Baited drumlines were employed to assess the relative abundance and demographics of sharks in three distinct but contiguous areas of the sublittoral environment of the eastern Caicos Bank, with a view to equipping policy-makers in the Turks and Caicos Islands with information pertinent to the conservation of local shark populations. Overall, the catch was dominated by nurse Ginglymostoma cirratum and Caribbean reef Carcharhinus perezi sharks, but tiger Galeocerdo cuvier, lemon Negaprion brevirostris, blacknose Carcharhinus acronotus and great hammerhead Sphyrna mokarran sharks were also captured. Size distributions were consistent with a combination of sexually mature and immature animals for most of these species. The results confirm that shallow sand flat, deep sand flat and coral reef environments are utilised by a variety of shark species and life stages, including the movement of individuals between these areas. Therefore, current marine protected areas in the Turks and Caicos Islands, which mostly centre on nearshore and coral reef environments, probably afford local shark populations only partial protection.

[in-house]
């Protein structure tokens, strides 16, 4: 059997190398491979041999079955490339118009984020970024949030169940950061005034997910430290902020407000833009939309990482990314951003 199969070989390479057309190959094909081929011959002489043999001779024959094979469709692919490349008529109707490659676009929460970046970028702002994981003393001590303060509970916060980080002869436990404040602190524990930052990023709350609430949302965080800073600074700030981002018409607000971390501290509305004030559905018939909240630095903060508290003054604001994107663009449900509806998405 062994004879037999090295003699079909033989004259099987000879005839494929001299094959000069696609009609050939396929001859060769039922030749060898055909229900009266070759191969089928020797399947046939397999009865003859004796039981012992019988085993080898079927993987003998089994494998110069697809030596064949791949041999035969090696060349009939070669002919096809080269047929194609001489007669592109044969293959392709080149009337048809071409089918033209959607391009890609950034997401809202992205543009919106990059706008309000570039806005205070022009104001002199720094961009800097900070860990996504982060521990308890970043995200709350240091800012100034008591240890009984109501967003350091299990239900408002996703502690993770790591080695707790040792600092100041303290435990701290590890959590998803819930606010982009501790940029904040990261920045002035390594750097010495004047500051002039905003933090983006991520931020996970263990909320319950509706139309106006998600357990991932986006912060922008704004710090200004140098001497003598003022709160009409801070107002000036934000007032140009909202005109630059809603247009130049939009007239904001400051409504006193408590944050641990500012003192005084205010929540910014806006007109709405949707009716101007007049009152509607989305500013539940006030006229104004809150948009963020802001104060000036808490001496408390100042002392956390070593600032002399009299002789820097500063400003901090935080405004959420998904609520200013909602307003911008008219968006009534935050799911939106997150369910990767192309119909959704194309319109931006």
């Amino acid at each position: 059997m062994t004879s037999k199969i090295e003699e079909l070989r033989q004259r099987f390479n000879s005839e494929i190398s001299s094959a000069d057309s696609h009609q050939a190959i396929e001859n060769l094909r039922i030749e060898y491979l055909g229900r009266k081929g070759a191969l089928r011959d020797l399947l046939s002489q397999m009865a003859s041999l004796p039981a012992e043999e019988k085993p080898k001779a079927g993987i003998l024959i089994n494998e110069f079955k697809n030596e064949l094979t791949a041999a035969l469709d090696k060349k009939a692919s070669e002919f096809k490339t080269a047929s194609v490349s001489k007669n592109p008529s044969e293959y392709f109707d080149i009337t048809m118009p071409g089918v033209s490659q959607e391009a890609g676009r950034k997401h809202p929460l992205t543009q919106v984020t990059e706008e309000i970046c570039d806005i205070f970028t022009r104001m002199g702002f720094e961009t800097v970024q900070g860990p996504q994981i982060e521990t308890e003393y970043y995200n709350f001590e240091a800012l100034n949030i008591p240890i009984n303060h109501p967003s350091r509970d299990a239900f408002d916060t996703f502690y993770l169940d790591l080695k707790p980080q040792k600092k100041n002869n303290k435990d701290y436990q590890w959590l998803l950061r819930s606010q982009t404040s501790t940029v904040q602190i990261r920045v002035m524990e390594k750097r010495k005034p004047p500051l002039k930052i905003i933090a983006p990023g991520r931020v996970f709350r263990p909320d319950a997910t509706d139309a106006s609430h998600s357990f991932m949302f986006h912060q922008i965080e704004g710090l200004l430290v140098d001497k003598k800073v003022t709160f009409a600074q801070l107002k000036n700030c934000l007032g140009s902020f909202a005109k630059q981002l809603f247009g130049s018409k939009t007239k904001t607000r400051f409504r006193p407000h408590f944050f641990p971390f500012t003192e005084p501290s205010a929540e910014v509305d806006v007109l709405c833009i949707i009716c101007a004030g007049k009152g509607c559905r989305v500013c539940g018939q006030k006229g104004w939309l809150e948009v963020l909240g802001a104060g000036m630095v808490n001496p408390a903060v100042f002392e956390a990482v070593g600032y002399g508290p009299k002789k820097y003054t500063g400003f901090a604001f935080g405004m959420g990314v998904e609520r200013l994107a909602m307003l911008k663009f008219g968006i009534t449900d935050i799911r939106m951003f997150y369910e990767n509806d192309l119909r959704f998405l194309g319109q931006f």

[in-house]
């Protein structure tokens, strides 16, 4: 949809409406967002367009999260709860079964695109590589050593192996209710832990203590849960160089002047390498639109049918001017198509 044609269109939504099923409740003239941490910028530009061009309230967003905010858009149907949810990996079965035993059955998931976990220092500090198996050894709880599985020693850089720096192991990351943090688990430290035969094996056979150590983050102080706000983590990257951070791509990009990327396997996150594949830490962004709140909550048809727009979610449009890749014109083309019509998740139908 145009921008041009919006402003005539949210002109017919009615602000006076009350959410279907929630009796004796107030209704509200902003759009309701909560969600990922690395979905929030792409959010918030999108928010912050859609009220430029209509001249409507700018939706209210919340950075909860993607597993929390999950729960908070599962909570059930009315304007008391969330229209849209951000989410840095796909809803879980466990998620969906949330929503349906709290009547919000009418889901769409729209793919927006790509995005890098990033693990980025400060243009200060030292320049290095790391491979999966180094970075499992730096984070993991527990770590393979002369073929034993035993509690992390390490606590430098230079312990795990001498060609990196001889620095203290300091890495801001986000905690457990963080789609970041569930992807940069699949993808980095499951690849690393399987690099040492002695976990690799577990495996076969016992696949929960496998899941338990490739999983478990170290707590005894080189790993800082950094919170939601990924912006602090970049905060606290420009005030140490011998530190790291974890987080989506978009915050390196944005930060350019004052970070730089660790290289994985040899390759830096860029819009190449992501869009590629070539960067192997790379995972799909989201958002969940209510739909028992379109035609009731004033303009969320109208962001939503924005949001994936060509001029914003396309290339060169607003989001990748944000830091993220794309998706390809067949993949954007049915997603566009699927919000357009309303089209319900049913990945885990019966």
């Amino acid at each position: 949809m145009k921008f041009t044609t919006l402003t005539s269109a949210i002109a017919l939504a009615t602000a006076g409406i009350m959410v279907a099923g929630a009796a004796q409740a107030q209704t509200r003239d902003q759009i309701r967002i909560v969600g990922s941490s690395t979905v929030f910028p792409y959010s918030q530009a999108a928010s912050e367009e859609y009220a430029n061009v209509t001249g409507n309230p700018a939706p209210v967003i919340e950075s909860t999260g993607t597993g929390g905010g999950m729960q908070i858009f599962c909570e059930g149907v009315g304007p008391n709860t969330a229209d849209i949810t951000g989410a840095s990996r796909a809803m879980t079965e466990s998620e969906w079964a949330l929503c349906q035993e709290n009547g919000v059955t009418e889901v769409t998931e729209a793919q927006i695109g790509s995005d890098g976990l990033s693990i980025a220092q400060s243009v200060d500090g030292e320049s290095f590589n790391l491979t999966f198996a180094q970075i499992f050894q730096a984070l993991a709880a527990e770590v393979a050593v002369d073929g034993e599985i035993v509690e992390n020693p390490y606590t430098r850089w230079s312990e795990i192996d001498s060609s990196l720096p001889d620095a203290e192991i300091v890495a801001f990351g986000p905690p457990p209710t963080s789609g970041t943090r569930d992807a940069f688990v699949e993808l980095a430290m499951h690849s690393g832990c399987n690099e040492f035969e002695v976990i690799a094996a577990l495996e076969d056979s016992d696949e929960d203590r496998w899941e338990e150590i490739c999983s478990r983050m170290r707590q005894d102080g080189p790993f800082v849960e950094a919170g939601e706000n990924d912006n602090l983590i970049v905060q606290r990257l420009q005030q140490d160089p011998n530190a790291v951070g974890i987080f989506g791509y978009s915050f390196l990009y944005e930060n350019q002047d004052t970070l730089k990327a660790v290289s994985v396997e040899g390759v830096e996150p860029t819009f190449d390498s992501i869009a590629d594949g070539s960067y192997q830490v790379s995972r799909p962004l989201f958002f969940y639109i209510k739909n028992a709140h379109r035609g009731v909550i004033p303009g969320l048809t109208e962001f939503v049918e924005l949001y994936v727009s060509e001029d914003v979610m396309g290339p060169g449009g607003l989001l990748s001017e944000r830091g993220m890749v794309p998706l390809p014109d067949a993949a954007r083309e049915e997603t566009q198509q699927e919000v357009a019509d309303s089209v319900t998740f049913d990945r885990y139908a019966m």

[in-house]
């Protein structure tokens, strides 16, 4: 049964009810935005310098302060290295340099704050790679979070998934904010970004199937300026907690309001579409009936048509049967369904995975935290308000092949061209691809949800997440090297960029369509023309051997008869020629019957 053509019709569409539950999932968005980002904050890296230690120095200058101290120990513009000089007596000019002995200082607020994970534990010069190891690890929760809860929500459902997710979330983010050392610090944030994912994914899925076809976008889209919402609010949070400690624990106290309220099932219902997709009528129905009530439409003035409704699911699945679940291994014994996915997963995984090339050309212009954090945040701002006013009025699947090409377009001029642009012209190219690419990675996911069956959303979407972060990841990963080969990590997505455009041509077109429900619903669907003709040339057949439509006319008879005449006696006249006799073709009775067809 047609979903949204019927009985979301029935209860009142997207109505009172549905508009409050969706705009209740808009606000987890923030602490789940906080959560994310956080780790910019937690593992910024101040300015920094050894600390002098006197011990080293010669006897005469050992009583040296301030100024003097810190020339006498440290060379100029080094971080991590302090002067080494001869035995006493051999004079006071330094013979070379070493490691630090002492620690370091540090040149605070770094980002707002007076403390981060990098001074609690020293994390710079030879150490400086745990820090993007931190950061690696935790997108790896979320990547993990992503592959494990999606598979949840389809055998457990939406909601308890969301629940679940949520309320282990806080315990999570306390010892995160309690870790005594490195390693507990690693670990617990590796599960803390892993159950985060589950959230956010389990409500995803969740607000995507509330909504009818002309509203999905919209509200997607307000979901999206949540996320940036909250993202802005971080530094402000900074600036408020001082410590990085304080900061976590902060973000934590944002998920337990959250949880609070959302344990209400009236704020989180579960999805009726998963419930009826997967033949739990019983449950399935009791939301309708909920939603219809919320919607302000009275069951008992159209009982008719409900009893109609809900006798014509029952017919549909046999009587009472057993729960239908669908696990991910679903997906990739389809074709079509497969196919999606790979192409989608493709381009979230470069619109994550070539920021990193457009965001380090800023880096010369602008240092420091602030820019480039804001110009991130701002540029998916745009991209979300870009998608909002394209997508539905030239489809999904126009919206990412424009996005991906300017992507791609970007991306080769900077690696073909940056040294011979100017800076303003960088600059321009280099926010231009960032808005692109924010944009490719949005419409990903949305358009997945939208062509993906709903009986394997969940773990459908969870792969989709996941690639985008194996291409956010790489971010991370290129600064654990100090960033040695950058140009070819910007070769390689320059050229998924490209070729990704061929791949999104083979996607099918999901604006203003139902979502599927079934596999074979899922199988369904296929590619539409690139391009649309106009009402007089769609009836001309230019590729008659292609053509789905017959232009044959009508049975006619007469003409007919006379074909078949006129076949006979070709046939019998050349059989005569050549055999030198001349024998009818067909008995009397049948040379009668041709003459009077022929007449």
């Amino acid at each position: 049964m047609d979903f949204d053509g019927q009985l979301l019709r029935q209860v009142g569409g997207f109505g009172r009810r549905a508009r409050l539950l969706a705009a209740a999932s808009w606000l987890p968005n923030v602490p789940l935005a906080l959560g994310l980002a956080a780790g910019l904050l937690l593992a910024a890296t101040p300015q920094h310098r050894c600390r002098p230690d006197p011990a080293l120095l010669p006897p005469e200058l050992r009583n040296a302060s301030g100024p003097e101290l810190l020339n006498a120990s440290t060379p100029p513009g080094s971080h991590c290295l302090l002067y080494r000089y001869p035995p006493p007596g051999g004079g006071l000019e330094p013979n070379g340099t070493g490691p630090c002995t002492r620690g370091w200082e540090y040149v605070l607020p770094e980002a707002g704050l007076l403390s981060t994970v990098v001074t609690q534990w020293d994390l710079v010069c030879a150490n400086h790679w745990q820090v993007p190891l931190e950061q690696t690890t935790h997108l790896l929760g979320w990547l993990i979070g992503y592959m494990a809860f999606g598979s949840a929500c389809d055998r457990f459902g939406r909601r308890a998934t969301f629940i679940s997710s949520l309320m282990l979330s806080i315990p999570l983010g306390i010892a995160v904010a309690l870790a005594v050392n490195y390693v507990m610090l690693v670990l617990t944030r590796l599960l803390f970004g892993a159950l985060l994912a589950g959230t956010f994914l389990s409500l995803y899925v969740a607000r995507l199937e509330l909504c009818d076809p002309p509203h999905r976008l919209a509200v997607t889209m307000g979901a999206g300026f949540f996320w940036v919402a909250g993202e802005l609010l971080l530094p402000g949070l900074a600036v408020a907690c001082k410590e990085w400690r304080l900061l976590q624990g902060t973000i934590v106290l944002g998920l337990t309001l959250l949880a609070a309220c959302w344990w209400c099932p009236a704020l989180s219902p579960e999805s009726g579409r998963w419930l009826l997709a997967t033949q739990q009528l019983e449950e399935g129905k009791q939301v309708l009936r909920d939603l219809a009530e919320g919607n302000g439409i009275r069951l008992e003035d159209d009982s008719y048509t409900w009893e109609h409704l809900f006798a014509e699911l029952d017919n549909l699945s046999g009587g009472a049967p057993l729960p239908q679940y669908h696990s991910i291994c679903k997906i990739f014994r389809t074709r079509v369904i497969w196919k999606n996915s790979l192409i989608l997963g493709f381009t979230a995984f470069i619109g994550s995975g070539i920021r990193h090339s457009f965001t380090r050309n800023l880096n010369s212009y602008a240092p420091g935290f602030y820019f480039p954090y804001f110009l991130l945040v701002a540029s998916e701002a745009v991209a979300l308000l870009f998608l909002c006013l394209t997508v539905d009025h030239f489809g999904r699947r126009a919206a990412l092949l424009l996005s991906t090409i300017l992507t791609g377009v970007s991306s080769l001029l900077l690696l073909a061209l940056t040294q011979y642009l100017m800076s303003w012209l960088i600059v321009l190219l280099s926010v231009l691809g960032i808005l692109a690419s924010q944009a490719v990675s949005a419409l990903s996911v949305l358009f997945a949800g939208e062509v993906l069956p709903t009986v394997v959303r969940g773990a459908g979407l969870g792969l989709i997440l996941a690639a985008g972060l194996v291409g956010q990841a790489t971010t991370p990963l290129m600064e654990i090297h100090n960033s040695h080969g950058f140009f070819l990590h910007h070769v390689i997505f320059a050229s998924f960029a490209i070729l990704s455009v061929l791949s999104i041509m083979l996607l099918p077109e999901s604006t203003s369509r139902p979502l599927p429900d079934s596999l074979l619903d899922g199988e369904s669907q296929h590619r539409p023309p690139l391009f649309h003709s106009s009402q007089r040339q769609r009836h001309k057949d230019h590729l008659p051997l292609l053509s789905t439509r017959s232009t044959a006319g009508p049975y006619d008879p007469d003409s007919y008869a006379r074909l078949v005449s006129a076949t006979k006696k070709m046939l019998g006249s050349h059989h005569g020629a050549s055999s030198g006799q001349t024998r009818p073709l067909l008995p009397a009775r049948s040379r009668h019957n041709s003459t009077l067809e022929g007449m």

- Coral reef
- Sand flats
ASJC Scopus subject areas
- Ecology, Evolution, Behavior and Systematics
- Aquatic Science